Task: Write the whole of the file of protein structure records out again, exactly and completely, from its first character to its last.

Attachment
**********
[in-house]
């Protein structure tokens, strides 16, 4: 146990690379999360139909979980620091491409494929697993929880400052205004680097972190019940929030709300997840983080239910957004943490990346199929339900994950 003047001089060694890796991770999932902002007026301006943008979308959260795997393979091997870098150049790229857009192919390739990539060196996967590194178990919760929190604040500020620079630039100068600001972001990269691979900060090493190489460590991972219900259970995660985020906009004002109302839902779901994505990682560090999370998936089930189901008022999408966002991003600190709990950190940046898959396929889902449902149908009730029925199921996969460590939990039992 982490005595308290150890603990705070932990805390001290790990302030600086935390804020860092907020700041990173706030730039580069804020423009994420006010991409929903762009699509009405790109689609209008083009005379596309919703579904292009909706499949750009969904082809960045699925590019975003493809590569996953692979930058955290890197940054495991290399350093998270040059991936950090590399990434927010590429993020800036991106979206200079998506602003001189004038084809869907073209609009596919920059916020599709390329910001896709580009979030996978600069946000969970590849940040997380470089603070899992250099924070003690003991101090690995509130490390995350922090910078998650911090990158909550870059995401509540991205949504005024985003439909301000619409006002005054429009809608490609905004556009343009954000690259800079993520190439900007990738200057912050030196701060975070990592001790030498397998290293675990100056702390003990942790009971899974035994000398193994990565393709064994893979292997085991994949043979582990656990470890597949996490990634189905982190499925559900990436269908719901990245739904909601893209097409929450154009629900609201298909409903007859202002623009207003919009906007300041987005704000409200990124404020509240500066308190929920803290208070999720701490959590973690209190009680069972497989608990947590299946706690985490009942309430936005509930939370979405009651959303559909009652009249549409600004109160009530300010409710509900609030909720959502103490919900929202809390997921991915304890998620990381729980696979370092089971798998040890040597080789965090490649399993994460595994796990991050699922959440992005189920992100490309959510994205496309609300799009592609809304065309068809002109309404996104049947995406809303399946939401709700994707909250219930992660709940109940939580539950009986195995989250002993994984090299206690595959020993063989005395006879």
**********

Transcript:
[in-house]
């Protein structure tokens, strides 16, 4: 146990690379999360139909979980620091491409494929697993929880400052205004680097972190019940929030709300997840983080239910957004943490990346199929339900994950 003047001089060694890796991770999932902002007026301006943008979308959260795997393979091997870098150049790229857009192919390739990539060196996967590194178990919760929190604040500020620079630039100068600001972001990269691979900060090493190489460590991972219900259970995660985020906009004002109302839902779901994505990682560090999370998936089930189901008022999408966002991003600190709990950190940046898959396929889902449902149908009730029925199921996969460590939990039992 982490005595308290150890603990705070932990805390001290790990302030600086935390804020860092907020700041990173706030730039580069804020423009994420006010991409929903762009699509009405790109689609209008083009005379596309919703579904292009909706499949750009969904082809960045699925590019975003493809590569996953692979930058955290890197940054495991290399350093998270040059991936950090590399990434927010590429993020800036991106979206200079998506602003001189004038084809869907073209609009596919920059916020599709390329910001896709580009979030996978600069946000969970590849940040997380470089603070899992250099924070003690003991101090690995509130490390995350922090910078998650911090990158909550870059995401509540991205949504005024985003439909301000619409006002005054429009809608490609905004556009343009954000690259800079993520190439900007990738200057912050030196701060975070990592001790030498397998290293675990100056702390003990942790009971899974035994000398193994990565393709064994893979292997085991994949043979582990656990470890597949996490990634189905982190499925559900990436269908719901990245739904909601893209097409929450154009629900609201298909409903007859202002623009207003919009906007300041987005704000409200990124404020509240500066308190929920803290208070999720701490959590973690209190009680069972497989608990947590299946706690985490009942309430936005509930939370979405009651959303559909009652009249549409600004109160009530300010409710509900609030909720959502103490919900929202809390997921991915304890998620990381729980696979370092089971798998040890040597080789965090490649399993994460595994796990991050699922959440992005189920992100490309959510994205496309609300799009592609809304065309068809002109309404996104049947995406809303399946939401709700994707909250219930992660709940109940939580539950009986195995989250002993994984090299206690595959020993063989005395006879």